Demand in NSW slows, but infrastructure and commercial upticks are keeping the state economically strong

Once one of the top growers on the national property scene, Sydney’s slide down the ranks has come fairly quickly. Along with Melbourne, it is now leading the nationwide downturn as a city dominated by investors and crippled by low affordability.

According to CoreLogic’s Hedonic Home Value Index, the 12 months to October 2018 saw property values in Sydney plummet by 7.4%. Moreover, eight of the 10 weakest capital city subregions in the country during that period were located within the Sydney metro. Three Sydney subregions also logged price drops in the double digits.

CoreLogic head of research Tim Lawless singles out the tight lending criteria as a reason for the activity slump. “Tighter credit availability is acting as a drag on housing demand and impacting adversely on the performance of housing values across most areas of the country,” Lawless says.

Over the same period, vacancy rates also rose in the metro to 2.9%.

Leanne Pilkington, president of the Real Estate Institute of NSW, says, “There has been a slight slowing in those seeking rental accommodation in inner and middle Sydney. Inner Sydney rose 0.4 percentage points to 2.8% and middle Sydney increased 0.1 percentage point to 3.2%.”

Commercial demand in Wollongong

Although the residential market is struggling, there’s a lot happening in Sydney and NSW as a whole to keep it in the black as an investment prospect. For instance, an infrastructure project is underway to repurpose the abandoned tunnels and platforms at St James Station, as per CoreLogic’s Cordell Construction Monthly report for November 2018.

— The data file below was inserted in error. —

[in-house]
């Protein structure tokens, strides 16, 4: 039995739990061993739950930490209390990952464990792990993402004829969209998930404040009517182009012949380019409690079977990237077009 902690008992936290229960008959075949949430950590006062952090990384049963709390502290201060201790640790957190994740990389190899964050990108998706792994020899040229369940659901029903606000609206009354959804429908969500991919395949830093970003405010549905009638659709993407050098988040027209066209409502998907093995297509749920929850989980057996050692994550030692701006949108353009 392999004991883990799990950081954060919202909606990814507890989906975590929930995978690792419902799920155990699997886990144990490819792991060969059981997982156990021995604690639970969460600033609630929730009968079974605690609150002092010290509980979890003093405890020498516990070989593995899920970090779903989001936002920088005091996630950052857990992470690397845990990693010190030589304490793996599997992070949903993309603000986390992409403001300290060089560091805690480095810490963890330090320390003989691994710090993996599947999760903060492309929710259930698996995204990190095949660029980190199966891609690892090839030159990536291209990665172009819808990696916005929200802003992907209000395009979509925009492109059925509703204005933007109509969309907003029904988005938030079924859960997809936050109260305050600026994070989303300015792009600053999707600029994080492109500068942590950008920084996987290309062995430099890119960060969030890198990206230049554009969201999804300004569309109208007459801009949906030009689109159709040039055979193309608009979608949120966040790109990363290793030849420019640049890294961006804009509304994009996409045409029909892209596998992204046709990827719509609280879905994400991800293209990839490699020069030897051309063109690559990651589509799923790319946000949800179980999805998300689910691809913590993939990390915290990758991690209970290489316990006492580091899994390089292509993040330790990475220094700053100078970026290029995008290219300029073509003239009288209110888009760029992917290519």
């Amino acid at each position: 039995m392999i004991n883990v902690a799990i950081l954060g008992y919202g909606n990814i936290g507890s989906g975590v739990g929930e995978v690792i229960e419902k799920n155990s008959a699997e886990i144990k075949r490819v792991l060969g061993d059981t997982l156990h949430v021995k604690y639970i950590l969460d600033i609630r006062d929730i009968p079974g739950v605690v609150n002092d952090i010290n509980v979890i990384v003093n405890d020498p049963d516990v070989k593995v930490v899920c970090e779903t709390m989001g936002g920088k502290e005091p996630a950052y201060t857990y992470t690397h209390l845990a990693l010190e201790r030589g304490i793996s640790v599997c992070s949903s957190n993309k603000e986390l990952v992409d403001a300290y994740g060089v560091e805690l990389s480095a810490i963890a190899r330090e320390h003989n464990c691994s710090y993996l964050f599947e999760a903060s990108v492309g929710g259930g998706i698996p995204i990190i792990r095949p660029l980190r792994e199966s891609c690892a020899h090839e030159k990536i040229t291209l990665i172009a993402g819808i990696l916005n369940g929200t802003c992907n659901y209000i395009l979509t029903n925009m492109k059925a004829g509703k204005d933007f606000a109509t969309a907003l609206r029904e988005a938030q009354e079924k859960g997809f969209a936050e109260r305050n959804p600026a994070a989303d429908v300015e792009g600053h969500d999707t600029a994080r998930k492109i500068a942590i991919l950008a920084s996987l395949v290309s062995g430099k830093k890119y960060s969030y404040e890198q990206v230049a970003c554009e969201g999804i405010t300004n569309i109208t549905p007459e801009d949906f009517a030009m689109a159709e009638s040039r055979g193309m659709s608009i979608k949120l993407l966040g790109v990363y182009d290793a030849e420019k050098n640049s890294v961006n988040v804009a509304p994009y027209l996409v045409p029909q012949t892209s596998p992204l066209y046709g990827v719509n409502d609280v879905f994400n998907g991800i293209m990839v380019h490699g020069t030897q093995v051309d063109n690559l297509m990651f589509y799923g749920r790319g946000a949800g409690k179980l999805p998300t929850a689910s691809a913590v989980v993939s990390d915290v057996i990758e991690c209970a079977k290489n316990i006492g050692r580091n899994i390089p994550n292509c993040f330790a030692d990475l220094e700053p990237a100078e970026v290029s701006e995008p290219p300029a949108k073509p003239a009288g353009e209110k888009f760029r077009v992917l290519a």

Wollongong is also on the path to becoming a commercial hotspot following several years of investment. Knight Frank’s Wollongong Insight report indicated that the region’s vacancy rate in 2018 was its lowest in five years.

“The prime vacancy rate recorded 3.4% in January 2018, down from 8.5% two years earlier, reflecting recent demand for higher-quality buildings across Wollongong,” says Paul Savitz, the director of research and consulting at Knight Frank.

“The rise of the shared services sector is also becoming a significant user of office space across Wollongong, given the higher staff retention rates, lower salaries and lower leasing costs compared with Sydney.”


WARNERS BAY: Units sustain value growth

Making its home on the shores of Lake Macquarie, Warners Bay is a picturesque suburb that’s the perfect place for walking, cycling, picnicking and watersports. Cafes and restaurants line The Esplanade, offering great views of the lake, with the Watagans Mountains as a backdrop. Warners Bay is also the location of the annual Lake Macquarie Running Festival held in August.

Units are on the rise here, with values going up by 2% over the 12 months to November 2018. Over the most recent five-year period, prices increased by over 20%, taking the median value to almost $500,000. At 4.2%, landlords get a reasonable average yield on rentals. Meanwhile, growth is slowing in the house market.

Growth: The unit market is stronger than the housing market, with prices rising at a greater rate

Amenities: Those who enjoy watersports and lakeside dining will love Warners Bay